Matt Kenseth won the rain-shortened Daytona 500, the opening race of the 2009 NASCAR season, yesterday. In an unexpected and wonderful post earlier in the day, Edward Byrne praised stock car racing: “Nowhere else in sport does the risk of one’s life become so apparent, and at Daytona the danger exists for the full 500 miles as the racers never escape from one another, tense and focused for hours, always only one mental slip or one mechanical defect away from tragic disaster, from death.” Despite novels and poems on many different sports, “rarely have serious authors examined stock car racing,” Byrne says.
Rarely? I do not know of a single novel on the theme. There have been movies aplenty, including Pixar Studios’ Cars, the perfection of the genre. (The sequel is scheduled for summer 2012.) As a symbol of American freedom, the car plays an important supporting role in road novels like Charles Portis’s Dog of the South (1979). The car as a visual treat (“whose design matches the aesthetics one might find in modern works of art,” as Byrne describes the stock cars in yesterday’s Daytona race), the appeal of cars as captured by Old Car and Truck Pictures, a site that I haunt as if it were a showroom, is found only in Nabokov:
There was never an American car named the Melmoth, although the name sounds plausible. (It was an allusion to Melmoth the Wanderer, a four-volume Gothic novel from early in the nineteenth century.) There was an American car named the Marmon, however, and it appears in Wright Morris’s first novel My Uncle Dudley (1942), a Depression-era picaresque. The unnamed “Kid,” who narrates the story, and his uncle Dudley find themselves stranded in Los Angeles. “You had enough milk and honey?” the uncle asks. They hit upon a scheme. They round up six passengers who are willing to share expenses to Chicago. With the money they buy an old Marmon:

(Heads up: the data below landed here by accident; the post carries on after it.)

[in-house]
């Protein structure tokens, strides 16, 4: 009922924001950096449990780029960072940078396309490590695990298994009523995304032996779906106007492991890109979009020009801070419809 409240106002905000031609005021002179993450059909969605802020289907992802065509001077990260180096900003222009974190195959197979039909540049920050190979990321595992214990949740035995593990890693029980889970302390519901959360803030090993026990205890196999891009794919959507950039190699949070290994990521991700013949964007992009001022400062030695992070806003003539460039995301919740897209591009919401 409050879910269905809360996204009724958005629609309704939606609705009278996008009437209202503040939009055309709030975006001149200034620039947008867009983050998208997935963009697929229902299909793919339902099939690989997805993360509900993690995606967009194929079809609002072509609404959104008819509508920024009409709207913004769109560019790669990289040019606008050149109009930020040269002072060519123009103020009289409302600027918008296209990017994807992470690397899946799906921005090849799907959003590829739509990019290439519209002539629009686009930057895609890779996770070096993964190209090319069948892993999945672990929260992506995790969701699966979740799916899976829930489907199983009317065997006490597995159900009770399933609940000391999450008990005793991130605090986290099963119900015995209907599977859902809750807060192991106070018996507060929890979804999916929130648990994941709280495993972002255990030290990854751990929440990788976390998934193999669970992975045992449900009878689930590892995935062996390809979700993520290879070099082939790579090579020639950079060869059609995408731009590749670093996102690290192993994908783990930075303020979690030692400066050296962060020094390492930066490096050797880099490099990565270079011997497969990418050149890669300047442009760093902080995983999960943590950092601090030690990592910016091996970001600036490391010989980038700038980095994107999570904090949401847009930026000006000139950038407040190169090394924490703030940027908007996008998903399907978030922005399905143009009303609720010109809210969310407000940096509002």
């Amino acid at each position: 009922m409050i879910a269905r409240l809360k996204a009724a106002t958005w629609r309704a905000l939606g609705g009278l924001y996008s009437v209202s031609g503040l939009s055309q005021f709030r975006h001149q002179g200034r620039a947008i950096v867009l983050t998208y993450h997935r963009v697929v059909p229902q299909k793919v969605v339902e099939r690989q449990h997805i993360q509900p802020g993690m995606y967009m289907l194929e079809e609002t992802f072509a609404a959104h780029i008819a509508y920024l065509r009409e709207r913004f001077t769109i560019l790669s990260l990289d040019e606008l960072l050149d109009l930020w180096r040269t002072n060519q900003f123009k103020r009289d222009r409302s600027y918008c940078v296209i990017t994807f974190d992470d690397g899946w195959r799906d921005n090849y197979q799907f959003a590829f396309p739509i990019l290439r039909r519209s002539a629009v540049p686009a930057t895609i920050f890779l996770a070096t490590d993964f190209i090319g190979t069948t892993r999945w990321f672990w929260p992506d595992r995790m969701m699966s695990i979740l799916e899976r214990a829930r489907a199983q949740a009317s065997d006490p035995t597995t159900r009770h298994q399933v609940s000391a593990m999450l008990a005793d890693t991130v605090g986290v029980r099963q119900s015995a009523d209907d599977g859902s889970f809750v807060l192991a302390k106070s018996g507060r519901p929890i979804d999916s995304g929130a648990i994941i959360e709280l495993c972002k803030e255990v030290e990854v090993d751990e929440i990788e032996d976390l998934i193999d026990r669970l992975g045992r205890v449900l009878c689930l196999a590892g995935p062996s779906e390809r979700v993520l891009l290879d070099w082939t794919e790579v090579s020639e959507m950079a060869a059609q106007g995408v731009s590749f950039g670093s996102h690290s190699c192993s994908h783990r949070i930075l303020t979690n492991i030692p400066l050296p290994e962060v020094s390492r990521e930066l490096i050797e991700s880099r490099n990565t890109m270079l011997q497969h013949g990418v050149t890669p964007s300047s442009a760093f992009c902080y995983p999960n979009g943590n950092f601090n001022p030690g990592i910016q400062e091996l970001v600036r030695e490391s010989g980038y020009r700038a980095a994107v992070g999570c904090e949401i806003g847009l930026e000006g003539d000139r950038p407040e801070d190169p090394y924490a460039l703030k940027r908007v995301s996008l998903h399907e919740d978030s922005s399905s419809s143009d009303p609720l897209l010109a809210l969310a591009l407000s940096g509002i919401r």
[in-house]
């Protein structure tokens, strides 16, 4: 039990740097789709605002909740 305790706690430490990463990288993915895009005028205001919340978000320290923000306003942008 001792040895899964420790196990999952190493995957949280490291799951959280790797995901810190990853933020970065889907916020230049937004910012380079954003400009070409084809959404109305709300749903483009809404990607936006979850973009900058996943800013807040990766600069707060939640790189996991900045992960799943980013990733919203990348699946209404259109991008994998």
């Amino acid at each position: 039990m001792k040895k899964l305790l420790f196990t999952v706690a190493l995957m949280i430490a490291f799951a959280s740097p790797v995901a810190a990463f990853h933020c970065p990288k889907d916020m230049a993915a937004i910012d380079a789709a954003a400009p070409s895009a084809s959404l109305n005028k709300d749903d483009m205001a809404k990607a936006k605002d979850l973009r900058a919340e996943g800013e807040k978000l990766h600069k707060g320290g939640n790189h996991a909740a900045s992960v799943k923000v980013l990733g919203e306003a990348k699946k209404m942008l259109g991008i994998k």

When the car breaks down or gets a flat—a locus classicus in road novels, even in Lolita—the men climb out of the Marmon and swap stories and philosophies. And in one remarkable scene (best thing in the novel), they compare hands. Then, the car fixed, the flat patched, they climb back in, and the Kid resumes the drive. There are few American novels devoted to this, a central rite of passage for the American male. John Coy has a low-key children’s book called Night Driving (1996), with evocative illustrations by Peter McCarthy, about a son’s car trip with his father. I enjoy reading it to my own sons far more than they enjoy hearing it. (Their tastes run these days to Batman and Spider-man.) In no other American book that I can think of is the drama contained wholly in a car. Allan Seager wrote a lovely fictional memoir entitled A Frieze of Girls (1964), tracing his growth through a series of girlfriends, but there is no equivalent American novel—nothing that could be retitled A Frieze of Cars. Except for Morris and one or two others, most American writers neglect the meditative, out-of-body experience in which you dutifully follow the road’s stitching for hundreds of miles, even though you are not seeking any source.